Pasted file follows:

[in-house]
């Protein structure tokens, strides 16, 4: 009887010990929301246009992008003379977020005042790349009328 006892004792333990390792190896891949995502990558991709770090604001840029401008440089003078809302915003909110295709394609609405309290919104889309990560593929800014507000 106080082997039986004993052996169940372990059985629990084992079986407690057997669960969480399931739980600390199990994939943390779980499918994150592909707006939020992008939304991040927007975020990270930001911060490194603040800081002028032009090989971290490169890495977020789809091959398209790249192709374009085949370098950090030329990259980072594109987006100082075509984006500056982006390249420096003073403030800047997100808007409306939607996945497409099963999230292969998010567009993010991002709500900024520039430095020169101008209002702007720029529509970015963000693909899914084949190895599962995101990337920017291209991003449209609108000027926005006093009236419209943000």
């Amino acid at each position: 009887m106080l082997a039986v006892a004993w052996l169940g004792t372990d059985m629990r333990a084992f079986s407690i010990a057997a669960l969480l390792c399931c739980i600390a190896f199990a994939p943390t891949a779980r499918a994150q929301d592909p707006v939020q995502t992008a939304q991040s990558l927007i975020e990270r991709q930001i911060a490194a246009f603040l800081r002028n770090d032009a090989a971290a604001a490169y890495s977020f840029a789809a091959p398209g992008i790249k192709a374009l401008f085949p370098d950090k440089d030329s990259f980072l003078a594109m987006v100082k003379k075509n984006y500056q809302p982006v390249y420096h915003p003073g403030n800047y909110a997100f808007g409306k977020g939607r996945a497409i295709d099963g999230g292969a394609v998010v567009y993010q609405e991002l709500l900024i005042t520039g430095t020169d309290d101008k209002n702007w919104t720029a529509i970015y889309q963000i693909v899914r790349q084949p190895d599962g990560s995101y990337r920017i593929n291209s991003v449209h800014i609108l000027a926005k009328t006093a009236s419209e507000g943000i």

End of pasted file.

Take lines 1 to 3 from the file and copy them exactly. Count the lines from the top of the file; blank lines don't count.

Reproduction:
[in-house]
């Protein structure tokens, strides 16, 4: 009887010990929301246009992008003379977020005042790349009328 006892004792333990390792190896891949995502990558991709770090604001840029401008440089003078809302915003909110295709394609609405309290919104889309990560593929800014507000 106080082997039986004993052996169940372990059985629990084992079986407690057997669960969480399931739980600390199990994939943390779980499918994150592909707006939020992008939304991040927007975020990270930001911060490194603040800081002028032009090989971290490169890495977020789809091959398209790249192709374009085949370098950090030329990259980072594109987006100082075509984006500056982006390249420096003073403030800047997100808007409306939607996945497409099963999230292969998010567009993010991002709500900024520039430095020169101008209002702007720029529509970015963000693909899914084949190895599962995101990337920017291209991003449209609108000027926005006093009236419209943000």
């Amino acid at each position: 009887m106080l082997a039986v006892a004993w052996l169940g004792t372990d059985m629990r333990a084992f079986s407690i010990a057997a669960l969480l390792c399931c739980i600390a190896f199990a994939p943390t891949a779980r499918a994150q929301d592909p707006v939020q995502t992008a939304q991040s990558l927007i975020e990270r991709q930001i911060a490194a246009f603040l800081r002028n770090d032009a090989a971290a604001a490169y890495s977020f840029a789809a091959p398209g992008i790249k192709a374009l401008f085949p370098d950090k440089d030329s990259f980072l003078a594109m987006v100082k003379k075509n984006y500056q809302p982006v390249y420096h915003p003073g403030n800047y909110a997100f808007g409306k977020g939607r996945a497409i295709d099963g999230g292969a394609v998010v567009y993010q609405e991002l709500l900024i005042t520039g430095t020169d309290d101008k209002n702007w919104t720029a529509i970015y889309q963000i693909v899914r790349q084949p190895d599962g990560s995101y990337r920017i593929n291209s991003v449209h800014i609108l000027a926005k009328t006093a009236s419209e507000g943000i």